Board members come to a nonprofit board with different levels of knowledge about nonprofit board functions. All new board members can benefit from an orientation regarding your organization and board processes, especially if you expect them to be fully prepared and ready to participate in board meetings. Orientation can be a one-time event or can occur over a series of sessions as you introduce different materials about your nonprofit and nonprofit board roles. Some boards orient new members by assigning a senior board member as a mentor.
Webinars and YouTube videos are wonderful social media tools to use in the orientation stage, both for their ability to provide board education on demand (i.e., when and where it is convenient for a board member) and to do that in a format that engages learners. Creating a YouTube video or webinar is not complicated and requires only a computer with a camera and microphone. Nonprofit organizations can create a branded YouTubechannel to store videos, including board development videos. The process for creating a branded YouTube channel can be found at the “Creating a Brand Channel” ( http://bit.ly/Vxbj0c ).
A webinar can be created using different types of approaches; for example, a PowerPoint of your orientation materials or a narrator walking a viewer through a shared screen of orientation materials on a computer. You can enlist a board member to narrate the webinar, which, once recorded, can be stored on your board’s Google Drive site. The webinar can be used to orient subsequent new board members or even as a refresher course for current board members.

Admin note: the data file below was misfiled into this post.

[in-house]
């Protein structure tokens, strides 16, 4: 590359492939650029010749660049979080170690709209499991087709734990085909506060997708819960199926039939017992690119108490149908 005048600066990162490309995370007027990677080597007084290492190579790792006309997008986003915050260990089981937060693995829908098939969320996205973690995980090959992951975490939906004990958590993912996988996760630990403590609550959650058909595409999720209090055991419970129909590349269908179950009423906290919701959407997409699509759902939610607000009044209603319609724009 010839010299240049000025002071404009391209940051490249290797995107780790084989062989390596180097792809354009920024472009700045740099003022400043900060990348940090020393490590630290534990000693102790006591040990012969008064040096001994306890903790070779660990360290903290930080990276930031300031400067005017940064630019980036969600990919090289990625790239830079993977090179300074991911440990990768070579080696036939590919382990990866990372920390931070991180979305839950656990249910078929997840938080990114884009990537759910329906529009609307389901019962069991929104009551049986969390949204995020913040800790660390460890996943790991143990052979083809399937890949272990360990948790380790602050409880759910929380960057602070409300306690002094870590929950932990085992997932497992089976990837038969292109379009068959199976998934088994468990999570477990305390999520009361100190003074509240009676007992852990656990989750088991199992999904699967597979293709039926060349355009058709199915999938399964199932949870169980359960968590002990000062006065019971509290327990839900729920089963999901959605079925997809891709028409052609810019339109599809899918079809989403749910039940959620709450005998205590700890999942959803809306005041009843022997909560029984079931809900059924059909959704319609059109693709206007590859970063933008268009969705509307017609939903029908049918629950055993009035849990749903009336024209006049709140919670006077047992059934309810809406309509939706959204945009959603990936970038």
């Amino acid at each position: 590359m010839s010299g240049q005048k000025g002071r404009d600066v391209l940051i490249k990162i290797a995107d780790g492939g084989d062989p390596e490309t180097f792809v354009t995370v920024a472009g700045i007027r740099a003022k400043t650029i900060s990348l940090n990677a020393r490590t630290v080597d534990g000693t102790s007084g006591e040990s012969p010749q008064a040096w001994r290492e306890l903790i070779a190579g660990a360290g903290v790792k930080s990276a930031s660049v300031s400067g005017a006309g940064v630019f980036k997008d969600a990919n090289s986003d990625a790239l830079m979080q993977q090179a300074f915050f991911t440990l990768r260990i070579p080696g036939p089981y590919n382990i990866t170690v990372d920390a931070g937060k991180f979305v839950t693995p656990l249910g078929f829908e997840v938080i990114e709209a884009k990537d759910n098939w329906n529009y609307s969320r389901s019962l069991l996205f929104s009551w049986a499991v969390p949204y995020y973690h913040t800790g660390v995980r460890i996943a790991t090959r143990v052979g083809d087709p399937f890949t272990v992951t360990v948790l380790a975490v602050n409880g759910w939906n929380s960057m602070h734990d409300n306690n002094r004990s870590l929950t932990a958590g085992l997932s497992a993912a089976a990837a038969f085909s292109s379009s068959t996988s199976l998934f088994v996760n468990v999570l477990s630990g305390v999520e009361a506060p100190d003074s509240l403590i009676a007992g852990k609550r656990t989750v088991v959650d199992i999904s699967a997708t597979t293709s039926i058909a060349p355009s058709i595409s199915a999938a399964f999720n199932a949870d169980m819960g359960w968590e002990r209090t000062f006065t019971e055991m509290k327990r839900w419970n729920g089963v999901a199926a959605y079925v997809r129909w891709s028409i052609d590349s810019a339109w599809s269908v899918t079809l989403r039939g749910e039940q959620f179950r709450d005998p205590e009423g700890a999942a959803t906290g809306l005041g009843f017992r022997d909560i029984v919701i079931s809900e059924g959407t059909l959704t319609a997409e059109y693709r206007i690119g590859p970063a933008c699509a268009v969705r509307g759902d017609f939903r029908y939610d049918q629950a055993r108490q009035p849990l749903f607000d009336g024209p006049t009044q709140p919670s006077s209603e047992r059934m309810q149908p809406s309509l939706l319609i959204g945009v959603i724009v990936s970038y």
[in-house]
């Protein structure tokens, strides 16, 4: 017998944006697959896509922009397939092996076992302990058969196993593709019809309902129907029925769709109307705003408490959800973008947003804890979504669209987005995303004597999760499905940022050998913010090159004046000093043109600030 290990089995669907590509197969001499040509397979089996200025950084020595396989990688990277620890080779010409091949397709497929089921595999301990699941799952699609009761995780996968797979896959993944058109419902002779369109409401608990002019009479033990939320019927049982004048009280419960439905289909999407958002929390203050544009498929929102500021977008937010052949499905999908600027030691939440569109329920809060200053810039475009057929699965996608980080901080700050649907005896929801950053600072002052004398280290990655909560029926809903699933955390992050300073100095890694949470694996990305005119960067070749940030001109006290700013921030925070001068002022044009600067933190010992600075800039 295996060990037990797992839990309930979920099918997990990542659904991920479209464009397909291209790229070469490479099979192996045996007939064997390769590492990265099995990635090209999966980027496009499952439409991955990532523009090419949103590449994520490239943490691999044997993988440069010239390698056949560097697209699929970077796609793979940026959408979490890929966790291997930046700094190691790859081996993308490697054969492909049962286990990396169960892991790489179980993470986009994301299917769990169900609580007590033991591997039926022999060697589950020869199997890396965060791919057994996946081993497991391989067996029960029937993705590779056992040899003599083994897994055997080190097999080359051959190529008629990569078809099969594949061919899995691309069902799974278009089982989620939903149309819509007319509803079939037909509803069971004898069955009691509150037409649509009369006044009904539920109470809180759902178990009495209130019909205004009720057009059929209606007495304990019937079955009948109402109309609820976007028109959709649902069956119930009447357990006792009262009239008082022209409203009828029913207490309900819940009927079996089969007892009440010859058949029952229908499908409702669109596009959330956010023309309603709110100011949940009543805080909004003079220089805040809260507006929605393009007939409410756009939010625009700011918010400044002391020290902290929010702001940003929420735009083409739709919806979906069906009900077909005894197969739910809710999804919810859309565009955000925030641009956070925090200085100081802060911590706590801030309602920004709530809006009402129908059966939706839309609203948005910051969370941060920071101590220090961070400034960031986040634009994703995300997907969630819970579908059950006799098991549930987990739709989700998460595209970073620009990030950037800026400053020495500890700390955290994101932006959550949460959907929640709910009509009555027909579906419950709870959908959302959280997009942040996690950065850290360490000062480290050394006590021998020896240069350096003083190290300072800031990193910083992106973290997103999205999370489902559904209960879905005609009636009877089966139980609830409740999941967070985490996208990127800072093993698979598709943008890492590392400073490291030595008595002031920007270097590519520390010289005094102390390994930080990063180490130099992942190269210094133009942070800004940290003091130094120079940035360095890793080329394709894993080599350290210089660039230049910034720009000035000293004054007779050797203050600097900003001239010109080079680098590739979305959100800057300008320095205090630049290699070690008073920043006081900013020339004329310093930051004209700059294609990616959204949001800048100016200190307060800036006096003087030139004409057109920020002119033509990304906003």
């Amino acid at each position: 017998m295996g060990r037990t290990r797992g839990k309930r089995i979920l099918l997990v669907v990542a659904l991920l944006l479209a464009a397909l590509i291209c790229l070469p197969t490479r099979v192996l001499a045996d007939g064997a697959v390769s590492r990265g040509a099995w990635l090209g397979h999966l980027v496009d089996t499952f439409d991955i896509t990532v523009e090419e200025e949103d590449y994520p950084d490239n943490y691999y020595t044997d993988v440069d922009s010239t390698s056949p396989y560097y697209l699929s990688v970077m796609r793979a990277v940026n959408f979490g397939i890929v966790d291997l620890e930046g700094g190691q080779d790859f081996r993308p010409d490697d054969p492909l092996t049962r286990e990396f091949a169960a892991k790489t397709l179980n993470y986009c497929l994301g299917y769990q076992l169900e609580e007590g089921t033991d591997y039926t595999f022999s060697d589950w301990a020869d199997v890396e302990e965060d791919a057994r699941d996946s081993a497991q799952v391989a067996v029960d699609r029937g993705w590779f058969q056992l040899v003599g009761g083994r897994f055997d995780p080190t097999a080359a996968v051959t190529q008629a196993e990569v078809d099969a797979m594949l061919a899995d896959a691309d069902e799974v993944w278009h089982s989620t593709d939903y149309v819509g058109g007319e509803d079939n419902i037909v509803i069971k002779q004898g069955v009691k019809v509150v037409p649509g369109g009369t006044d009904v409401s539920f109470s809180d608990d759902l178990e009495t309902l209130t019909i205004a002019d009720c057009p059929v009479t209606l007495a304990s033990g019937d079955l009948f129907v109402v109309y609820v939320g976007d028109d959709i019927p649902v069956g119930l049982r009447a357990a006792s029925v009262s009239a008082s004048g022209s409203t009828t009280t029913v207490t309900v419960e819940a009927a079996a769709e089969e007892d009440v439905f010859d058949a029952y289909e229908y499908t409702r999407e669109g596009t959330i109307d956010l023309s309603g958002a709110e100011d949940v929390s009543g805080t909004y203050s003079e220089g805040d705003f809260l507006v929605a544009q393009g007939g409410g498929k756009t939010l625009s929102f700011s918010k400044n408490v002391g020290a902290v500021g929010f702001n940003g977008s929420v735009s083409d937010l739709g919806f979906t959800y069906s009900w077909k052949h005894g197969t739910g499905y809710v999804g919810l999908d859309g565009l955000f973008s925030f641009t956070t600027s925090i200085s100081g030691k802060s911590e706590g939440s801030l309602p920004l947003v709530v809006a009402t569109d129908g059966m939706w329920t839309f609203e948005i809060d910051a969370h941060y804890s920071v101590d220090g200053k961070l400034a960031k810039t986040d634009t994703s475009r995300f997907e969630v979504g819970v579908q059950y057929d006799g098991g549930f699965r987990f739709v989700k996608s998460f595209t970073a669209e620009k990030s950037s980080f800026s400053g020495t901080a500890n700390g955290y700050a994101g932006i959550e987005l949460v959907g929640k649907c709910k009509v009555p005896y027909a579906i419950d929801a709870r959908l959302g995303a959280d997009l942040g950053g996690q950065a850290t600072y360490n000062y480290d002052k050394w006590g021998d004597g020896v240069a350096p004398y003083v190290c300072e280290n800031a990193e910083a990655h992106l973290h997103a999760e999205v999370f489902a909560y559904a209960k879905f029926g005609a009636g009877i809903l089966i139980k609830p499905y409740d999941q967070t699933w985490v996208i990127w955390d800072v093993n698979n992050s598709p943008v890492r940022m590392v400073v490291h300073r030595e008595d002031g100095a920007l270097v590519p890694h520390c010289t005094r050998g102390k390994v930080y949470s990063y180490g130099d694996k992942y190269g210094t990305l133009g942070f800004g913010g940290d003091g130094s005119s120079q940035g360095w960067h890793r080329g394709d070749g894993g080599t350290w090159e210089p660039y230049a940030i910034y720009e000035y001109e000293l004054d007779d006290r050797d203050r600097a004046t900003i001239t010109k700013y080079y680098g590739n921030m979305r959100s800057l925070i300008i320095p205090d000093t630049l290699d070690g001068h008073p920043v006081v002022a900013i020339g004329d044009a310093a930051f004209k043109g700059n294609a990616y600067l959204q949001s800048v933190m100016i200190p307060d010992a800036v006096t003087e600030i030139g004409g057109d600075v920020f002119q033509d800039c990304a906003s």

Free or paid webinar platforms are available to create your webinars, including WiZiQ ( http://www.wiziq.com ) andReadyTalk. TechSoup, http://techsoup.org , is an organization that provides information on how to create webinars and donates certain webinar tools.
Stage 3: Ongoing Board Member Education
Board development doesn’t end after orientation and should include a strategy for continuous learning.
Board development should be structured like the professional development conducted by other industries, which includes an ongoing education component. Continuing education is good practice and provides learning opportunities that help board members hone their skills and remain engaged.
In addition to instruction on basic nonprofit board duties, which are described and available from many resources, board members need instruction in what are referred to as “soft skills.” Soft skills that are important to board members include collaboration, being part of a team, listening skills, conflict resolution, and other meeting practices. Learning these “soft skills” helps board members operate in an effective manner and deal with transitions.
A good way to identify the specific training needs for your board is to have members complete individual board assessments on a regular basis. These assessments offer board development or governance committees a good idea of where they can focus their continuing learning efforts.